Birthday: September 22, 1906
Died At Age: 60
Sun Sign: Virgo
Also Known As: 伊尔斯·科赫, Кох, Ильза
Born in: Dresden, Saxony, German Empire
Notorious As: Nazi Concentration Camp Overseer
Spouse/Ex-: Karl-Otto Koch
children: Artvin Koch, Gisela Koch, Gudrun Koch, Uwe Köhler
Died on: September 1, 1967
place of death: Aichach
Ilse Koch was the wife of Karl-Otto Koch, the chief of the Nazi concentration camps in Buchenwald and Majdanek. She was one of the first well-known Nazis tried by the U.S. military. The trial was majorly broadcast. While her husband was notorious for his materialist greed, his wife was famous for her inhuman cruelty towards the Jewish. The survivors of nazi camps confirmed her to be a sadisctic woman, “the concentration camp murderess”. She and her husband lived in a luxurious house within the grounds of the Buchenwald camp. Karl-Otto Koch had created a special horseback arena for his wife’s entertainment and she used to ride through the camp and whip any prisoner that came in her way. Ilse Koch was also a nymphomaniac and the couple held orgies for the political soldiers of the Nazi party. She was fond of torturing the prisoners by making them do excruciatingly strenuous tasks. A witness at The Nuremberg Trials confirmed that she used to collect lampshades, book covers and gloves made from the tattooed skins of the dead inmates. The prisoners used to call her ‘Die Hexe von Buchenwald’ (‘The Witch of Buchenwald’) because of her brutality and libidinousness towards prisoners. Her other names include The Beast of Buchenwald", "Queen of Buchenwald", "Red Witch of Buchenwald", "Butcher Widow" , and "The Bitch of Buchenwald".
Childhood & Early Life
Ilse Koch was born Margaret Ilse Köhler on 22 September 1906 in Dresden, Saxony, German Empire, as the daughter of a factory supervisor.
Ilse was a happy and carefree child and led a peaceful childhood.
At the age of 15, she started studying in an accountancy school and started her career as a bookkeeping clerk.
In 1932, she became an affiliate of the rising Nazi Party.
In 1934, her friends in the SA and SS introduced her to Karl Otto Koch, head of the Sachsenhausen concentration camp.
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In 1936, she started working as the guard and secretary at the Sachsenhausen concentration camp near Berlin.
In 1936, Ilse went with her husband Otto Koch to the newly built concentration camp in Buchenwald near Weimar where she took up the position of a SS-Aufseherin (supervisor).
While at Buchenwald, she was involved in a ghastly experiment when she conducted the murders of selected tattooed prisoners. Their tattooed skin were retrieved which used to help a prison doctor, Erich Wagner (de) in his thesis on tattooing and criminality.
In 1940, she built an indoor sports arena by the money looted from the prison inmates.
On 24 August 1943, she and her husband were arrested on the orders of Josias von Waldeck-Pyrmont, the SS and Police Leader for Weimar, Buchenwald.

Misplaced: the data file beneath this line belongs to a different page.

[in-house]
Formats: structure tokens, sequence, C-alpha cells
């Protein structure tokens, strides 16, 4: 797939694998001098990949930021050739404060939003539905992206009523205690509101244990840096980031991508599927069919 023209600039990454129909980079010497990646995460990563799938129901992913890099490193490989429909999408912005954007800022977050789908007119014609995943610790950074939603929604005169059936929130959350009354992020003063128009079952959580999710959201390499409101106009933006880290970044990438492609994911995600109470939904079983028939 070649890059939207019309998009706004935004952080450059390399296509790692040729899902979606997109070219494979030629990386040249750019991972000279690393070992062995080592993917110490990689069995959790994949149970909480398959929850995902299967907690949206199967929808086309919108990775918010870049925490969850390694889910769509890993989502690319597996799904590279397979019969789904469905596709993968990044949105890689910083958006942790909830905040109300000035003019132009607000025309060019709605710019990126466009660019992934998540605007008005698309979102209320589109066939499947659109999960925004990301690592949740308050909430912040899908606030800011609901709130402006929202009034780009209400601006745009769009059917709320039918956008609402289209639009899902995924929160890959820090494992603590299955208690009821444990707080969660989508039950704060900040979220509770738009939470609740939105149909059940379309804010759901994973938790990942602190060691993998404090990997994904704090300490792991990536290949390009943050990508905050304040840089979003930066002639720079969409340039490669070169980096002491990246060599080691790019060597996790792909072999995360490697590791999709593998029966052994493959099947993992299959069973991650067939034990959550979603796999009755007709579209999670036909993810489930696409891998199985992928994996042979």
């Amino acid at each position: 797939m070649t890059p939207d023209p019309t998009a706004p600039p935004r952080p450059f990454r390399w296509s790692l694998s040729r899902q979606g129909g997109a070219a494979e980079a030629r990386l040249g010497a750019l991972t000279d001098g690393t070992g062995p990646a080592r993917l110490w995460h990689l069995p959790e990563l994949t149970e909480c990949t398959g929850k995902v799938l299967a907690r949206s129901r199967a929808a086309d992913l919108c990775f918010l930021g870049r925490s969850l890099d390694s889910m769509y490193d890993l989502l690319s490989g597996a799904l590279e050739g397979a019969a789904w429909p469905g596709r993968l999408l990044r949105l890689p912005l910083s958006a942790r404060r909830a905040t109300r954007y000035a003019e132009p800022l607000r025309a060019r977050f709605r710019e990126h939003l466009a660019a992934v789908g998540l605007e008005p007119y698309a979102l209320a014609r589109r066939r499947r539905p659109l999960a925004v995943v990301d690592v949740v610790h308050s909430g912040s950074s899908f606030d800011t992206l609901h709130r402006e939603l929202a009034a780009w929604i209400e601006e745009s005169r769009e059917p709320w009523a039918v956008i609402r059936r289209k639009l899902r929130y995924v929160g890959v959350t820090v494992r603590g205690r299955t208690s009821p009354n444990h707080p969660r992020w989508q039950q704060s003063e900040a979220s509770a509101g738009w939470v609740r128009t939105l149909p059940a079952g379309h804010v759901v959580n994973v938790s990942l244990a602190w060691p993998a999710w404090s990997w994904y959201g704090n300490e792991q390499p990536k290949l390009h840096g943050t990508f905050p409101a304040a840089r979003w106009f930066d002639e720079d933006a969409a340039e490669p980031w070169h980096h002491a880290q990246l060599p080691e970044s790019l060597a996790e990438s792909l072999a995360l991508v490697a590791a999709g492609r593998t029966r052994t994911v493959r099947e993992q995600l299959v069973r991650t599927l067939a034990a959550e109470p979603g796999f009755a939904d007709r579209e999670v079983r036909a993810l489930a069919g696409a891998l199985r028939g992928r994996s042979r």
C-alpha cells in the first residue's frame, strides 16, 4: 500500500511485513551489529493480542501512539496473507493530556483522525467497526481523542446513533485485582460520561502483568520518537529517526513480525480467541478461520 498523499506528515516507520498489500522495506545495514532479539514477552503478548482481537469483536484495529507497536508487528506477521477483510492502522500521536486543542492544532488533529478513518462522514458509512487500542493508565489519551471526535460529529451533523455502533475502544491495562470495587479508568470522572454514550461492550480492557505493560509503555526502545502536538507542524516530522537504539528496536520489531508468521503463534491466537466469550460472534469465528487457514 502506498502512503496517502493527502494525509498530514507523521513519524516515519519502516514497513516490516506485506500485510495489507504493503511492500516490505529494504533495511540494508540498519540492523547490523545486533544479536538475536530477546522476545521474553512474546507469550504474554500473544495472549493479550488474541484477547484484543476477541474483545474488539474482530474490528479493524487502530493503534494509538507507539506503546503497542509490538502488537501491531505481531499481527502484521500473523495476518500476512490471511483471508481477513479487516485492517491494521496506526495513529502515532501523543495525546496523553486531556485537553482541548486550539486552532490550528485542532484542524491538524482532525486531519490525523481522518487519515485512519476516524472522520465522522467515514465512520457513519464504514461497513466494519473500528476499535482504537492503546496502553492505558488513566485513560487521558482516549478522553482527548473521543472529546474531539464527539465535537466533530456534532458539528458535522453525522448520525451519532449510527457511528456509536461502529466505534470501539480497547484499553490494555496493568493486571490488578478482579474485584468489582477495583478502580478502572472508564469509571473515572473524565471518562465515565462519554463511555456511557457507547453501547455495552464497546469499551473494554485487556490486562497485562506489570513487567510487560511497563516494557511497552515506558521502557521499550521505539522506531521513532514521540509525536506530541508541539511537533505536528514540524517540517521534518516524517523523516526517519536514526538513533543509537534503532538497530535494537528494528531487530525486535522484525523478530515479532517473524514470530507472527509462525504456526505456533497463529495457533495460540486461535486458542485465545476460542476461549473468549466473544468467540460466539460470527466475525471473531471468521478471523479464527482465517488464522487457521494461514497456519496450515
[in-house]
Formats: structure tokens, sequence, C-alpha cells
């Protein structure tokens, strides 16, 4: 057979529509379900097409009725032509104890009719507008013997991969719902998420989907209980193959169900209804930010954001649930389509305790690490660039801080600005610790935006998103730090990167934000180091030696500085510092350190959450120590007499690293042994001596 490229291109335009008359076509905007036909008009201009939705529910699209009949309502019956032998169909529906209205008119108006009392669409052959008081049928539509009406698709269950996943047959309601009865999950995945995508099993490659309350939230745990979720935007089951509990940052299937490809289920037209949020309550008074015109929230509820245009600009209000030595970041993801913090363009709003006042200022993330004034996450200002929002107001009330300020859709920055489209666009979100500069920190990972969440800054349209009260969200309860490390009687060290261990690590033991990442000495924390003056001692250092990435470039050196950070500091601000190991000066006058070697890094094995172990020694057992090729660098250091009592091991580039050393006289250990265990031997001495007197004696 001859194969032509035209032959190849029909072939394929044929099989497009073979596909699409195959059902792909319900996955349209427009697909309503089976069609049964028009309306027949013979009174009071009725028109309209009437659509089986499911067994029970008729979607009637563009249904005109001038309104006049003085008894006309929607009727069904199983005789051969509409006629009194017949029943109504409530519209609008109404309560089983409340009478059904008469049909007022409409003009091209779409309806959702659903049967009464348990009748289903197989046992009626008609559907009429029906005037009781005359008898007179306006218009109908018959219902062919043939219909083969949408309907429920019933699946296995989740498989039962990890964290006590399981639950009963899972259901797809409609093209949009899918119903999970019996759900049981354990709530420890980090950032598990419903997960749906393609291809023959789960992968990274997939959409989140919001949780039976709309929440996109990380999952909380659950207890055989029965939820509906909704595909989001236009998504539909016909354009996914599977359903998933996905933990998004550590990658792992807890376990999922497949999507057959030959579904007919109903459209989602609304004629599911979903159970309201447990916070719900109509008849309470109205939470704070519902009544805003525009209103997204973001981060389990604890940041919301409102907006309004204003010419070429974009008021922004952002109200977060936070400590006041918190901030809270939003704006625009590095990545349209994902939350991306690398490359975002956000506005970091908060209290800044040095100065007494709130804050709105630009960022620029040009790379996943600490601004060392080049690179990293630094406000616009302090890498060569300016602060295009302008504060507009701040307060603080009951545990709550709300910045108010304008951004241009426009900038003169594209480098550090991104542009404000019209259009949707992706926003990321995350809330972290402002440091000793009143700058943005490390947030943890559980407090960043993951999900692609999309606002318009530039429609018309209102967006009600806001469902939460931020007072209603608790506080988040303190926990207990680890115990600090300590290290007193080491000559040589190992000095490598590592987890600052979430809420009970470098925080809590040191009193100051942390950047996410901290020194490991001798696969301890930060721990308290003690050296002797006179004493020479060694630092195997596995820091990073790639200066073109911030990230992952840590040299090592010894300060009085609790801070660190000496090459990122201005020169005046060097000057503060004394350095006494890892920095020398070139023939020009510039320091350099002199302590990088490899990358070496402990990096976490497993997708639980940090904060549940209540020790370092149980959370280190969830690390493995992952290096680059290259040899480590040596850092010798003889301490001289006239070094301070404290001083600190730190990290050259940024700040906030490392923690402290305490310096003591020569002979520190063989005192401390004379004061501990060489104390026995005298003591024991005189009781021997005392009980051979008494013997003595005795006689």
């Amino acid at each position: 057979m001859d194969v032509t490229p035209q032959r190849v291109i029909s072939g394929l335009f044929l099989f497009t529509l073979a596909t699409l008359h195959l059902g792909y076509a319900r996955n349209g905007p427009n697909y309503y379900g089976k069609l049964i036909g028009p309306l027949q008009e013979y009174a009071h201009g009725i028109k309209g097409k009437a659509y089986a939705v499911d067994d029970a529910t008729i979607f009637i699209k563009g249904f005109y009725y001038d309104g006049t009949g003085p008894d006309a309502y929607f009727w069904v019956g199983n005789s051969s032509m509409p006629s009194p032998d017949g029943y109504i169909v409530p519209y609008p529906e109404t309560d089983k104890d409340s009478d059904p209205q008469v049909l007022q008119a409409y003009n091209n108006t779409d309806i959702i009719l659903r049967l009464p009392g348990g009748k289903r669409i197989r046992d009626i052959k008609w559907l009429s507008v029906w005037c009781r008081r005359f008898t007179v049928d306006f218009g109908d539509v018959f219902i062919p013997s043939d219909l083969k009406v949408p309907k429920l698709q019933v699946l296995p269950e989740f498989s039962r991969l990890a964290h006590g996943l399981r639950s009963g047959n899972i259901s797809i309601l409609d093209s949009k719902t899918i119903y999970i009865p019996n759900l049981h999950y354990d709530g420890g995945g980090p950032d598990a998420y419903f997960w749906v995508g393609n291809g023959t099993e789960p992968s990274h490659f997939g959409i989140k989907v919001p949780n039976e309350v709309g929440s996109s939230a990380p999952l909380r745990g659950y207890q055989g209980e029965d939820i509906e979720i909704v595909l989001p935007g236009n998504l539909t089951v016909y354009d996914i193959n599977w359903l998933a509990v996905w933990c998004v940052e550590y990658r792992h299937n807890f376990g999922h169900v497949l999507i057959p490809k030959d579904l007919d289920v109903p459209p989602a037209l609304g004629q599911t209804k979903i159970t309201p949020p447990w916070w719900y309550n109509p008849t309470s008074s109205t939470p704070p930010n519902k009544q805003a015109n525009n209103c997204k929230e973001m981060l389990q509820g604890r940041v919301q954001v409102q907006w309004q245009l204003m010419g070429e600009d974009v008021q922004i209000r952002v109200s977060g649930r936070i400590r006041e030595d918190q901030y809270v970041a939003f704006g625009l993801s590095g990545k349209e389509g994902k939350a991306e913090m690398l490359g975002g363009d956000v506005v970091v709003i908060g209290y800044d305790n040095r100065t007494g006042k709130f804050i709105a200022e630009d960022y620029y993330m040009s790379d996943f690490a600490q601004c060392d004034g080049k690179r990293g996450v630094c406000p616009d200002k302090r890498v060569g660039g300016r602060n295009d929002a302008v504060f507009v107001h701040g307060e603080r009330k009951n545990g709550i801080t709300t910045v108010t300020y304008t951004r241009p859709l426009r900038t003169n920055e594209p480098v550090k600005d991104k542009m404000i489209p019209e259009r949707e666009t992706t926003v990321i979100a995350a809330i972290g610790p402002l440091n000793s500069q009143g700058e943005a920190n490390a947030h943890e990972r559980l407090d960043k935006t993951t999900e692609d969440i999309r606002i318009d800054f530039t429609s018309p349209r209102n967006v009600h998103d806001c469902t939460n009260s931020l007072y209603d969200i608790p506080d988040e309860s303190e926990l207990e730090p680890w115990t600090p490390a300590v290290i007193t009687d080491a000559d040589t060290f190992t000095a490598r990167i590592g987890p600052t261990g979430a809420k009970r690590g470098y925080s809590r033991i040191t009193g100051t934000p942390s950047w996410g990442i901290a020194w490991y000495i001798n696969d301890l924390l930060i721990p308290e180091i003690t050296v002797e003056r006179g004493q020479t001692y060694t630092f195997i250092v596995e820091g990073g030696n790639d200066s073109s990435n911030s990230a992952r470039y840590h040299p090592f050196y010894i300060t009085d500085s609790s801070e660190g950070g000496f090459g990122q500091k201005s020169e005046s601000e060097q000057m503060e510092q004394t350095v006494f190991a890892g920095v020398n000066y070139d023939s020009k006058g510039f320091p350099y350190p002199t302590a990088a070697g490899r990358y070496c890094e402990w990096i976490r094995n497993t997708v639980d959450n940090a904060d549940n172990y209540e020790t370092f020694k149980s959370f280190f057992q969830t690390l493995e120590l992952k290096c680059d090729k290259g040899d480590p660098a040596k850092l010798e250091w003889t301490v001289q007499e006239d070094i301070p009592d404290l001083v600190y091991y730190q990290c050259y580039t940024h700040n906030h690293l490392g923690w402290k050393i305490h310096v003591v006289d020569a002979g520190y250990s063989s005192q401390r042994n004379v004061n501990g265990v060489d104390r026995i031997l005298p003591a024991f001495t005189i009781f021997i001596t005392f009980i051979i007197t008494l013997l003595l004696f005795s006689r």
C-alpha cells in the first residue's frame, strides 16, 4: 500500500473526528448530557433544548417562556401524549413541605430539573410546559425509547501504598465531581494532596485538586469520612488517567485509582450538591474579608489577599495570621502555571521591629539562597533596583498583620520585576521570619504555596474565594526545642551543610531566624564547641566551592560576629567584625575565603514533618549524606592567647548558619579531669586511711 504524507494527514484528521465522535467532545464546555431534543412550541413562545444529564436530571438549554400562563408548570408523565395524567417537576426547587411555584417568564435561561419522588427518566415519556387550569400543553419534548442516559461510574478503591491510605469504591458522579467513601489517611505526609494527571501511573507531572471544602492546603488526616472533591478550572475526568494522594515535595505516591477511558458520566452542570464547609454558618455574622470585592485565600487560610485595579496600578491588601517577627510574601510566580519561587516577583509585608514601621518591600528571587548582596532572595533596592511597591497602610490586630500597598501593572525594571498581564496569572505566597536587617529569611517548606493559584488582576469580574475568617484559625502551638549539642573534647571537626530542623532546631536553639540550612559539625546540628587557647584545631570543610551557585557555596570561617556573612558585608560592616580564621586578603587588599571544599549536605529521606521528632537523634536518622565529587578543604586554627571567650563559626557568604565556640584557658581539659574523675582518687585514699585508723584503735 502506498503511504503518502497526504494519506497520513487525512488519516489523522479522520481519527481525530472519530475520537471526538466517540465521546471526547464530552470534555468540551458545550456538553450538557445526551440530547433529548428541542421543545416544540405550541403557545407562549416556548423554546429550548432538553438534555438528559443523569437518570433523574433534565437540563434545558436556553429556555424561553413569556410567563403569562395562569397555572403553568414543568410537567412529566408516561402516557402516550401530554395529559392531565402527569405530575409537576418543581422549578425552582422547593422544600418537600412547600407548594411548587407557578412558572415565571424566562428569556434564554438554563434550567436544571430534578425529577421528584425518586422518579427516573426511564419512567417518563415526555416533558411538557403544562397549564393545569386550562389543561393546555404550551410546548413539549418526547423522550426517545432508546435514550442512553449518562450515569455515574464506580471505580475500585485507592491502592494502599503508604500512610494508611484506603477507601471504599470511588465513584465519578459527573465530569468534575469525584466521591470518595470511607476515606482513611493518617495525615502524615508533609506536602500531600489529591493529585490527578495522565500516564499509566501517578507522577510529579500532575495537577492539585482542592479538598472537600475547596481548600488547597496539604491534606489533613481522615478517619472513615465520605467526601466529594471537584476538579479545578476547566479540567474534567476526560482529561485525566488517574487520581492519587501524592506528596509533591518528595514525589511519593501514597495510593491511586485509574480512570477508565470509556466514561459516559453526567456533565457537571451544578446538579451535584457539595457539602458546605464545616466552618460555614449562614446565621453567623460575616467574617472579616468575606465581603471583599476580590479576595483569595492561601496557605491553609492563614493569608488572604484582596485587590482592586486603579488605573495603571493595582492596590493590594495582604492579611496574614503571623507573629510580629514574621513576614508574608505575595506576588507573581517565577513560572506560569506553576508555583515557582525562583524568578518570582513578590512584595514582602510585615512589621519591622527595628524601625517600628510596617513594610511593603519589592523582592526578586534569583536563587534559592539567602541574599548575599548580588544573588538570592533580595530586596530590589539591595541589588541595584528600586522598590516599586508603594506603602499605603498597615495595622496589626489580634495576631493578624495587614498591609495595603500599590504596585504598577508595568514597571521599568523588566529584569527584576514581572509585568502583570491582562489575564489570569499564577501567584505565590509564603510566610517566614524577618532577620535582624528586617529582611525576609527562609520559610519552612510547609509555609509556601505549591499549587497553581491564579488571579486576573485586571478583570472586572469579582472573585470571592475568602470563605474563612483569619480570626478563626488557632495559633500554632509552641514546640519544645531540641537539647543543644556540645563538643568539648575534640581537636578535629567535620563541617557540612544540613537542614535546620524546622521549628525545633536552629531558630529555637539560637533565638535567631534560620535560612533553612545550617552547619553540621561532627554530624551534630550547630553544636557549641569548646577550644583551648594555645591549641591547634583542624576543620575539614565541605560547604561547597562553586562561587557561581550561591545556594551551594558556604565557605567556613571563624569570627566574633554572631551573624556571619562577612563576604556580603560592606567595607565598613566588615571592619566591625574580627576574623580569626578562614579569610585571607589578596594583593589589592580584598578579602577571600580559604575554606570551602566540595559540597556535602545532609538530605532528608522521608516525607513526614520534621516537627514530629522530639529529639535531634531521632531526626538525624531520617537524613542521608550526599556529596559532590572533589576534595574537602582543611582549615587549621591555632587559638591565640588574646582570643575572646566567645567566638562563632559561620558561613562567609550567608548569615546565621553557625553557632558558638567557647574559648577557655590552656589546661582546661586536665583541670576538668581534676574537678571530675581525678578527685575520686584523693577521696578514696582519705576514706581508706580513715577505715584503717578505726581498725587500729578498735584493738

The accusations brought against the Kochs included private fortification, embezzlement, and the murder of potential witnesses.
In 1947, Koch was arraigned before the American military court at Dachau (General Military Government Court for the Trial of War Criminals) and her prosecutor was Judge Robert L. Kunzig. She was accused of "participating in a criminal plan for aiding, abetting and participating in the murders at Buchenwald”.
On 19 August 1947, she was sentenced to life captivity for violating the laws and customs of war.
On 8 June 1948, after she had spent two years in prison, General Lucius D. Clay, the provisional military governor of the American Zone in Germany, cut down the judgment to four years of imprisonment because of a lack of evidence.
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In 1949, Ilse Koch was arrested again. The trial opened on 27 November 1950 before the District Court at Augsburg in West Germany. It lasted seven weeks.
In late December 1950 and later on 11 January 1951, Koch collapsed in the courtroom and had to be carried away.
During the trials, several witnesses testified that they had seen Koch choosing the tattooed prisoners who were later killed. However, the prosecution dropped this charge because they could not prove that the lampshades were made from human skin.
On 15 January 1951, the Court came out with its decision. Koch was charged with provocation to murder, attempted murder and committing grave bodily damage. She was sentenced to life imprisonment and her civil rights were forfeited.
The Federal Court of Justice dismissed her higher appeal on 22 April 1952. All her petitions for pardon were dismissed by the Bavarian Ministry of Justice and the International Human Rights Commission.
Personal Life & Legacy
In 1936, Ilsa Koch got married to Karl-Otto Koch.
During her first trial, she announced in the courtroom about her pregnancy. It could have been Waldemar Hoven, the chief medical doctor’s or Hermann Florstedt, the Deputy Commandant’s baby.
This announcement of her pregnancy shocked the court because the 41 year old Koch was kept isolated during that time.
After the death of her husband in April 1945, she lived with her surviving family in Ludwigsburg, till her second arrest.
Karl and Ilse Koch had two sons. One of them committed suicide after the war and the other, Uwe was born in the Aichach prison near Dachau where Koch was serving life imprisonment.
When Uwe Köhler was 19, he came to know his mother’s identity and visited her in Aichach.
On 1 Spetember 1967, Koch committed suicide at Aichach women's prison. She was 60 years old.
Her body is buried in an unmarked grave in the cemetery at Aichach.
Koch’s life inspired a series of Nazi exploitation films and the noise music compilation ‘Für Ilse Koch’ released by the British label Come Organisation in 1982.